business news in context, analysis with attitude

Business Insider has a piece noting that "since starting Amazon in 1994, Jeff Bezos preached the importance of a 'Day 1' mindset: No matter how old a company, it should always preserve the speedy, risk-taking entrepreneurial zeal of that founding moment. 

But 28 years on, Day 2 has finally arrived, according to more than a dozen current and former Amazon employees who cited problems including a stodgy engineering culture, extra management layers, and rising red tape."

It is, the story suggests, "a perilous moment for Andy Jassy, who took over as CEO last July. Bezos once described Day 2 culture as 'stasis, followed by irrelevance, followed by excruciating, painful decline, followed by death.'

"Amazon isn't dying of course. But inflation and a looming recession, combined with a post-pandemic return to in-store shopping, have hammered growth. Revenue rose 7% in the latest quarter from a year earlier, the slowest in nearly two decades. Amazon's stock is down 20% this year, almost double the decline of the S&P 500 index."

Business Insider writes that at least part of the problem seems to be a lack of the tools necessary to keep the company both speedy and effective:  "Like any technology company, Amazon relies heavily on an army of talented engineers to churn out inventive new software to keep its businesses growing. And within these ranks, some say the company's building culture has significantly weakened in recent years. 

"During an internal all-hands meeting in November, an Amazon software developer told Jassy that the engineering tools needed to do their jobs were inadequate, making their work more challenging … Jassy acknowledged this as a problem and said it was part of a question on 'how do we remain speedy and fast.' The CEO noted that he had already told two of the company's most senior technical executives, Dave Treadwell and Peter DeSantis, to lead an effort to 'make things even faster for our developers'."

Business Insider also writes that "it's not just engineers or the founder who have felt Day 2 nearing. Those on the business side told Insider there are more processes, paperwork, and decision-makers involved in every step.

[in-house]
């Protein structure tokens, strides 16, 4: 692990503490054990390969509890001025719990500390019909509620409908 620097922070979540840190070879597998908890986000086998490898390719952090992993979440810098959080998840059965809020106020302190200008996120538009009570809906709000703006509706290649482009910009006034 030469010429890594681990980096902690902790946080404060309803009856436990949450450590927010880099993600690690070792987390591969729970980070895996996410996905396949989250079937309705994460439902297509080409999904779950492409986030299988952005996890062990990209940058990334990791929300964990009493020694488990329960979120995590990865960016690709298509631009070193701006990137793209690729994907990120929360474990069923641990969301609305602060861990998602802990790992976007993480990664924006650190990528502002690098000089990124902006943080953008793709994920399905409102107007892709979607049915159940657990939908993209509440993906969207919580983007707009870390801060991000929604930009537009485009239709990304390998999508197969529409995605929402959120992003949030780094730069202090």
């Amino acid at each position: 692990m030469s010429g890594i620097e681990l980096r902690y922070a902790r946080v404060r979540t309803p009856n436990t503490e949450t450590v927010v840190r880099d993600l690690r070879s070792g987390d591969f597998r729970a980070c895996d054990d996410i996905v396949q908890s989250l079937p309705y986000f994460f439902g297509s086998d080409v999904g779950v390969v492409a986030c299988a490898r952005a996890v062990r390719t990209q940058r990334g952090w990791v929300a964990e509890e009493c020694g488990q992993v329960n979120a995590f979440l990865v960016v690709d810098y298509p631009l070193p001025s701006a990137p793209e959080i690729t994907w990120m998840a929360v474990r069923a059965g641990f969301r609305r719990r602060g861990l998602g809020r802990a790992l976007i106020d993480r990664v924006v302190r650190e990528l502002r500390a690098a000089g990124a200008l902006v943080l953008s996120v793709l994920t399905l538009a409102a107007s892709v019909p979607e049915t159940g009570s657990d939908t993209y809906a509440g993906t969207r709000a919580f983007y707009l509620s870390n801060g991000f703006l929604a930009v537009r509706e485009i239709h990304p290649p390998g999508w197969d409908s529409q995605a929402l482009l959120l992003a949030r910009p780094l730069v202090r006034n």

"A salesperson on the advertising side, for example, said Amazon can take 6 to 7 days to close large customer deals compared to other companies that typically wrap them up in 48 hours. This person said the turnaround time is 'arduous' because Amazon requires approvals from multiple teams across legal, ad policy, finance, and pricing, among others. The slow process upset some larger advertising customers, this person added.

"Another salesperson at AWS said the rigid frameworks Amazon created in the sales process forces them to waste time navigating internal tools. Even a small contract amendment could take weeks, if not months, to complete due to the multiple approvals required, and AWS salespeople have to manually fill out forms across different portals, which means more time spent on non-customer facing work."

And this doesn't even include all the problems that Amazon has had in the physical stores arena, where the company has not been able to translate a significant financial investment into proportionate market share.

You can read the entire story here.

KC's View

Gee, it certainly seems like Bezos got out at a good time.   The question is, at what point do the problems start sticking to Jassy, making his situation less tenable?  I think it won't happen anytime soon, but the possibility is there.

One of the points that Business Insider makes is that  executives there are more and more thinking with their feet, leaving to go places where they can build more and more easily, and thrive in more nimble environments.  This won't kill Amazon … but it will make Amazon more like other companies, which dilutes its advantages.